'Plastic-free shopping' chain Scoop mandates customers to wear disposable plastic gloves before entering its stores in Singapore to protect against Covid-19 contagion. The Australian firm says the measure is to reduce the threat of its business closing.
The debate on plastic pollution and single-use packaging rages on but more than finding alternatives to plastic, it is vital to address the lack of disposal facilities and stop plastic from leaking into the oceans.
Driven by the Covid-induced oil price plunge, factories in China are mixing cheaper virgin plastic with recycled plastic and selling it as 100 per cent post-consumer content. Brands with sustainability commitments need to be sure they're buying genuinely recycled material. But how?
Out of more than 400 entries from over 60 countries around the globe, seven finalists have been shortlisted to vie for up to S$1 million in funding for ground-breaking solutions towards sustainable and future-ready Asian cities.
Vincent Kneefel and John Duncan –
The amount of plastic entering the ocean is projected to grow four-fold by 2050. Transformative changes, including moving away from single-use towards re-useable packaging, are needed to save our oceans, say Vincent Kneefel and John Duncan.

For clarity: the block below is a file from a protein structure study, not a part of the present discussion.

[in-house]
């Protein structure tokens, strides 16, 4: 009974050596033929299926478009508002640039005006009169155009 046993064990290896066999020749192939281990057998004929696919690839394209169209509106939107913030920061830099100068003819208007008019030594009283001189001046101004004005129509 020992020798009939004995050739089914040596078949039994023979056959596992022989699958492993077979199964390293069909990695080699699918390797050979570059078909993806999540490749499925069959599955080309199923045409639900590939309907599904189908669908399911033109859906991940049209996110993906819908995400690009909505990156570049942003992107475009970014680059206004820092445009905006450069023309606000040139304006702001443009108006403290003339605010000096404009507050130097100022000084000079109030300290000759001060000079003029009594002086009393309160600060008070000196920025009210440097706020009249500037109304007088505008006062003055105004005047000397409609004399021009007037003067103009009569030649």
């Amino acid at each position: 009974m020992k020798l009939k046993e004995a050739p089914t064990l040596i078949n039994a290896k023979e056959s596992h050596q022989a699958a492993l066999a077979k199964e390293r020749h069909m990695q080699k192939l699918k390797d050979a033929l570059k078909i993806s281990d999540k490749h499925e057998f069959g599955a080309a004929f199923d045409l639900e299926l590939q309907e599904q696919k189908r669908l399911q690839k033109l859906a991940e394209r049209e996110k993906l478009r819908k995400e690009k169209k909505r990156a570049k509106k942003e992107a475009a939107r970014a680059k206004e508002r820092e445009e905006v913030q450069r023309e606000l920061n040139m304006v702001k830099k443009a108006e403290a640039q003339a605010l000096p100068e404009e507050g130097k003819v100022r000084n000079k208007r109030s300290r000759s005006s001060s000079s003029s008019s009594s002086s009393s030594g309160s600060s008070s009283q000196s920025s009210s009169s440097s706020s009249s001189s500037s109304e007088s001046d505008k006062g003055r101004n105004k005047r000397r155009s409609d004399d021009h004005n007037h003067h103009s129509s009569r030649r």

Erna Solberg and Tommy Remengesau –
The impact of the Covid-19 crisis is global, and national recovery efforts must be globally focused to seize shared opportunities. Nowhere is this more evident than in the global domain that unites us – the ocean.
Liz Hollaway and Jenna Jambeck
and Ellie Moss and Brajesh Dubey –
Tackling the causes ocean pollution can have compounding effects. These seven solutions detail how to reduce plastic waste and other ocean pollution.
Asia-Pacific's waters, and the people, food systems and fish stocks that depend on them, are under threat. Saving the region's oceans requires collaborative efforts, better data and transboundary ocean management.
Robin Hicks –
As Singapore-based salad bar chain SaladStop! marks its 10th anniversary, co-owner Katherine Desbaillets talks to Eco-Business about phasing out meat, food waste and single-use packaging, and dealing with customers who refuse to pay 10 cents for a plastic bag.
Micah Castelo, Mongabay.com –
The Philippine government has begun the process of relocating more than 200,000 families living along waterways to restore Manila Bay, the main body of water in the capital.
Ying Xuan Kong –
A campaign by the WWF Singapore has revealed that the average person consumes approximately 5g of plastic every week. The NGO is calling on governments and businesses around the world to forge a global treaty to tackle plastic pollution.
Hannah Alcoseba Fernandez –
Nine months after she was appointed to lead Malaysia's environment ministry, Yeo Bee Yin spoke to Eco-Business about gender equality, plastic pollution and boosting the country's green industry.